Everyone knows that Arizona is the Grand Canyon State. But we came in search of other riches: the beautiful red rocks of Sedona, the quirkiness of an old mining town, and the mysteries of stone left by those who once thrived here but have now vanished. We found all this and more as we toured Verde Valley, 90 miles north of Phoenix.
Montezuma’s Castle, near Camp Verde, has nothing to do with Montezuma, nor is it a castle. We owe the name to early settlers who thought this five story pueblo was of Aztec origin. In fact, the superb masons who constructed this cliff-clinging citadel were likely ancestors of the present day Hopi and Zuni. Spanish explorers called them Sinagua (“without water”) because they were dry farmers, coaxing their crops of corn, beans, and squash from the arid desert soil.
The little oasis below the pueblo is an exception, a pleasant place to stop and have a picnic by the creek under the shade of white-barked Arizona sycamores.
Nearby, a natural limestone sinkhole filled with water has created Montezuma Well. The Indians who lived here centuries ago engineered an elaborate irrigation system to divert water from the spring-filled well to their fields. Ditches and ruins were visible as we hiked along the well’s trail.
Camp Verde, the oldest community in the Verde Valley, was established in 1865 as a cavalry outpost to protect the settlers from Indian raids. The old fort in the middle of town is now Fort Verde State Historic Park. Exhibits in the headquarters building explain the history of 19th-century soldiering in central Arizona.
From Camp Verde we headed northwest on State Route 260 through Cottonwood. In the 1920s, Cottonwood was known for having the best bootlegging booze for hundreds of miles. The town has settled down since, with the Old Town section working to regain some of its picturesque quality.
What rogues lived hereabouts! Bootleggers below and up the mountain of the “wickedest town in the West”. That’s mile-high Jerome, once home to the biggest copper mine in Arizona and boasting 15,000 people before it busted. The mine closed in 1953 but the town is decidedly open as a tourist magnet and arts community. Friendly folks here, all 450 of them.
Jerome is like one of those old houses built without an architect, full of twists and turns and unexpected finds. It’s a magical jumble of a town and conveys a free and easy atmosphere. Maybe it’s the breathtaking views across the Verde Valley all the way to the red rocks of Sedona and the distant San Francisco peaks. There are enough oddity shops, galleries, watering holes, ice cream parlors, and crooked buildings fronting narrow streets to fill a charming day. Visit the Douglas Mining Museum to learn the history of the area.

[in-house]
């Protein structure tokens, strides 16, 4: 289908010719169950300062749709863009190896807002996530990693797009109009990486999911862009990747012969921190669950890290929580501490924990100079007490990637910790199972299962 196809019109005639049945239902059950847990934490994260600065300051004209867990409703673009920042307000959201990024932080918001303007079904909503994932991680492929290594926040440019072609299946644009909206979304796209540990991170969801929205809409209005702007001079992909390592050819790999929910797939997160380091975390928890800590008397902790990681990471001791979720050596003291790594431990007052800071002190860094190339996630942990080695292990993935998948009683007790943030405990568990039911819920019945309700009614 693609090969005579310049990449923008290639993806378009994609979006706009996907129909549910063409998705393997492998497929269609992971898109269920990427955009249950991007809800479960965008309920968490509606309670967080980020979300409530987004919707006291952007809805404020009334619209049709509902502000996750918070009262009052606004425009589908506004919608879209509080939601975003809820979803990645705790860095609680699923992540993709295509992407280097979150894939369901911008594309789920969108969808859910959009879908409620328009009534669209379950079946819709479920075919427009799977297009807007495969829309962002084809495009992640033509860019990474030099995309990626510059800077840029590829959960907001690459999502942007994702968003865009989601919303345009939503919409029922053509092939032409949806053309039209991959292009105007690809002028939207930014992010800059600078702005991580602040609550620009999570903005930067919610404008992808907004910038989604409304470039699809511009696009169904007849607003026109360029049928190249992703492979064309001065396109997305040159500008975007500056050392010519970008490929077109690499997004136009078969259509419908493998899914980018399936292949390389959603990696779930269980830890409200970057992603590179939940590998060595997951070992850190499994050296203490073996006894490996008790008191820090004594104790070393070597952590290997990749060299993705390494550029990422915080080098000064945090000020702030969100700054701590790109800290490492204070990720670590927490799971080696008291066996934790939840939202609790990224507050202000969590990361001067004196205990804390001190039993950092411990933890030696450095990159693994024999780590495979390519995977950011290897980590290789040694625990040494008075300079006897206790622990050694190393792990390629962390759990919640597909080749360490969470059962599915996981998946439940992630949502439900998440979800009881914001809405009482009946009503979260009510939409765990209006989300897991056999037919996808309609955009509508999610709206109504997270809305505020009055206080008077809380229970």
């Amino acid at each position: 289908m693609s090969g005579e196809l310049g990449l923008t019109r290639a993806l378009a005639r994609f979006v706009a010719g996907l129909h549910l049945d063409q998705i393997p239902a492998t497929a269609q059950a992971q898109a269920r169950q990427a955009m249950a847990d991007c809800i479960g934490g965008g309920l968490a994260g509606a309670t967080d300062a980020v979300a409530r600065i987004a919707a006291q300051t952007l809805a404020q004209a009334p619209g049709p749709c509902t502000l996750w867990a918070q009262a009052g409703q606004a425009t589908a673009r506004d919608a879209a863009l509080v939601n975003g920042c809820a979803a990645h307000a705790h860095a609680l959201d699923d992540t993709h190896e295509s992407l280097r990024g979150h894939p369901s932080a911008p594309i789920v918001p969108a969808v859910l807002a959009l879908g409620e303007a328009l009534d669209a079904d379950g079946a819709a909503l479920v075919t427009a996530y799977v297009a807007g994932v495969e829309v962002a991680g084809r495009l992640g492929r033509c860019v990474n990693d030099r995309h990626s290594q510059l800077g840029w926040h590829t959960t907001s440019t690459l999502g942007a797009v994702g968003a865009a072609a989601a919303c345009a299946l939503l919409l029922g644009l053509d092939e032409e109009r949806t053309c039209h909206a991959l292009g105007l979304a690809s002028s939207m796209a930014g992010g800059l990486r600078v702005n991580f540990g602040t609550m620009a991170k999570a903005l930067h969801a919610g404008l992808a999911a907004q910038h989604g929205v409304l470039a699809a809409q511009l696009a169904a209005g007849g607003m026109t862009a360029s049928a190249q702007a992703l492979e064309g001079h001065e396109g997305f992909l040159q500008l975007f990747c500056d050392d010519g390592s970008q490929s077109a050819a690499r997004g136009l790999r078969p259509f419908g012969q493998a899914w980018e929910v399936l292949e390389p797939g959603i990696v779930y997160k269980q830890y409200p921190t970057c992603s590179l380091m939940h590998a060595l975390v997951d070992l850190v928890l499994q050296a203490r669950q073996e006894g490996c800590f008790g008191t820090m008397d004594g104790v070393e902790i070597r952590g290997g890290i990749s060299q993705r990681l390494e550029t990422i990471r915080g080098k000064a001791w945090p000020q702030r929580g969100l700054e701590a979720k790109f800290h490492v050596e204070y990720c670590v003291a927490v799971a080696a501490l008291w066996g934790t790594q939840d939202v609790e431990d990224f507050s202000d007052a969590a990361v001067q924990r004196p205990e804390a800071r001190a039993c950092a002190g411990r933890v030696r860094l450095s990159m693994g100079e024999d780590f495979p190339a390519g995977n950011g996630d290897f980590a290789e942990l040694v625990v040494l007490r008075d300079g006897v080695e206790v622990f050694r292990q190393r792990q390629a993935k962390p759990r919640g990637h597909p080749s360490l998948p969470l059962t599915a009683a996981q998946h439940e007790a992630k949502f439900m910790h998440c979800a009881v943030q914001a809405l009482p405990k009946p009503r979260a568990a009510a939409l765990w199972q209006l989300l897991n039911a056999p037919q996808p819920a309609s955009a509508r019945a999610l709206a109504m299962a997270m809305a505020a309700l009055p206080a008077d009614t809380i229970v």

Down the hill from Jerome is Clarkdale, an old copper mining company town now best known for the Verde Canyon Wilderness Train that takes you on a four hour tour of the stunning Verde River Canyon.
Nearby Tuzigoot National Monument is the next stop. Tuzigoot—Apache for “crooked water”—is such fun to say, you’ll want to stop there for the name alone. Over 77 rooms once buzzed with life in this beehive of a hillside pueblo, their Sinagua occupants farmed by the river below.
The red rock country of Sedona lures photographers, artists, hikers, and nature lovers. Sedona, an art colony and resort, has served as a base for more than 80 movies and TV productions. Traveling through sagebrush country toward Sedona, the earth began to change color from white to orange to red. Erosion-carved buttes created brilliant red temples against the dark blue skies.
In 1950 the surrealist painter Max Ernst moved to Sedona; it was the beginning of the town’s reputation as a haven for artists. No wonder—the surrounding red rock spires and buttes trimmed with deep green pine stands fill the eye with vibrant sculpture. Around sunset take the Red Rock Loop to Crescent Moon Ranch State Park to watch Cathedral Rock’s red turrets deepen and flame in the ember light. For more red rock splendor, drive down to the aptly named Bell Rock. You can take a short hike to the rock and see if your intuition leads you to the vortex (energy emanating from the earth) that locals say exists there. On the way back, stop to see the Chapel of the Holy Cross nestled securely between two rock spires.
When you can pull yourself away from gawking at the scenery you’ll discover so much to do in Sedona that you’ll wonder where to begin. Browse the galleries. See the Sedona Art Center where live exhibitions of working artists are common. Stroll Tlaquepaque, the village modeled after a suburb of Guadalajara, Mexico. Among the enchanting archways and courtyards with lilting fountains you’ll find shops, galleries, and restaurants, as well as special events.
There are only two places in the world
I want to live—Sedona and Paris.
—Max Ernst, Surrealist painter